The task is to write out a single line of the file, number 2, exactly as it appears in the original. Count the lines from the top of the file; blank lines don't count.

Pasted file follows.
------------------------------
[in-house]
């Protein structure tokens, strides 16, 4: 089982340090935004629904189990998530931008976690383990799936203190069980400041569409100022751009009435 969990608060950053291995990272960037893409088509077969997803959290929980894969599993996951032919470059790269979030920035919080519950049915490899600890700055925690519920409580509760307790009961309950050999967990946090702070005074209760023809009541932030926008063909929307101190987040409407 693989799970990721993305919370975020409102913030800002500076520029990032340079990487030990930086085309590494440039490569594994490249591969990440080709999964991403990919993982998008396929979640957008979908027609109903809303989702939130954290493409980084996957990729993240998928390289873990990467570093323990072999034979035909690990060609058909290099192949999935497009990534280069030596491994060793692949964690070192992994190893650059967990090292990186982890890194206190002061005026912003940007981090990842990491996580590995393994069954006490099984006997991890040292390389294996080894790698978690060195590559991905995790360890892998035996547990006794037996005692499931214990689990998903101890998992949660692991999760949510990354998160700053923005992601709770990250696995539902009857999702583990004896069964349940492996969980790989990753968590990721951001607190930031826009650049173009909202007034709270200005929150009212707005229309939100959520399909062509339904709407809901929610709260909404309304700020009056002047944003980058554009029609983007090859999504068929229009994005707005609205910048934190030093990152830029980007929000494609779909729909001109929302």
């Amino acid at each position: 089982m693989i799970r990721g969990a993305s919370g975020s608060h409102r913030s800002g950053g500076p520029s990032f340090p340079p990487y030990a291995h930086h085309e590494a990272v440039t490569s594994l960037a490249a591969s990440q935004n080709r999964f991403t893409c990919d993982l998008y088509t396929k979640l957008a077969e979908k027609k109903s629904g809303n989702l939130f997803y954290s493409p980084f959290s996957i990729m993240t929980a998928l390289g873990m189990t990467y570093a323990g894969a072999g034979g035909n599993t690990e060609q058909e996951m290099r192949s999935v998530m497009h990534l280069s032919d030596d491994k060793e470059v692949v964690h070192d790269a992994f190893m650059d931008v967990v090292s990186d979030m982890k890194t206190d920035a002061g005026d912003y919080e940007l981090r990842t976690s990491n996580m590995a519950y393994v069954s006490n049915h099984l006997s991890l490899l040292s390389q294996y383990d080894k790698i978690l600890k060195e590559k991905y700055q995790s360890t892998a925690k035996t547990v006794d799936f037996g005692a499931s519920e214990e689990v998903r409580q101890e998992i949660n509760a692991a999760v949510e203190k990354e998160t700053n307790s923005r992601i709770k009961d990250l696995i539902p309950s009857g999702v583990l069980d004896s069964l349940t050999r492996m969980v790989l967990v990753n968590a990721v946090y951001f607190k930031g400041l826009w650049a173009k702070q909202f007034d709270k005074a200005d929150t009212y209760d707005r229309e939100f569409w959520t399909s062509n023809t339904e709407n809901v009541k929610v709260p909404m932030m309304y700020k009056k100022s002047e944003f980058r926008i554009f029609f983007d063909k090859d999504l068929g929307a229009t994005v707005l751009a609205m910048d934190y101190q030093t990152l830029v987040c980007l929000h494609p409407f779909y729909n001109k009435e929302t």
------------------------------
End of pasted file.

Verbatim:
């Protein structure tokens, strides 16, 4: 089982340090935004629904189990998530931008976690383990799936203190069980400041569409100022751009009435 969990608060950053291995990272960037893409088509077969997803959290929980894969599993996951032919470059790269979030920035919080519950049915490899600890700055925690519920409580509760307790009961309950050999967990946090702070005074209760023809009541932030926008063909929307101190987040409407 693989799970990721993305919370975020409102913030800002500076520029990032340079990487030990930086085309590494440039490569594994490249591969990440080709999964991403990919993982998008396929979640957008979908027609109903809303989702939130954290493409980084996957990729993240998928390289873990990467570093323990072999034979035909690990060609058909290099192949999935497009990534280069030596491994060793692949964690070192992994190893650059967990090292990186982890890194206190002061005026912003940007981090990842990491996580590995393994069954006490099984006997991890040292390389294996080894790698978690060195590559991905995790360890892998035996547990006794037996005692499931214990689990998903101890998992949660692991999760949510990354998160700053923005992601709770990250696995539902009857999702583990004896069964349940492996969980790989990753968590990721951001607190930031826009650049173009909202007034709270200005929150009212707005229309939100959520399909062509339904709407809901929610709260909404309304700020009056002047944003980058554009029609983007090859999504068929229009994005707005609205910048934190030093990152830029980007929000494609779909729909001109929302």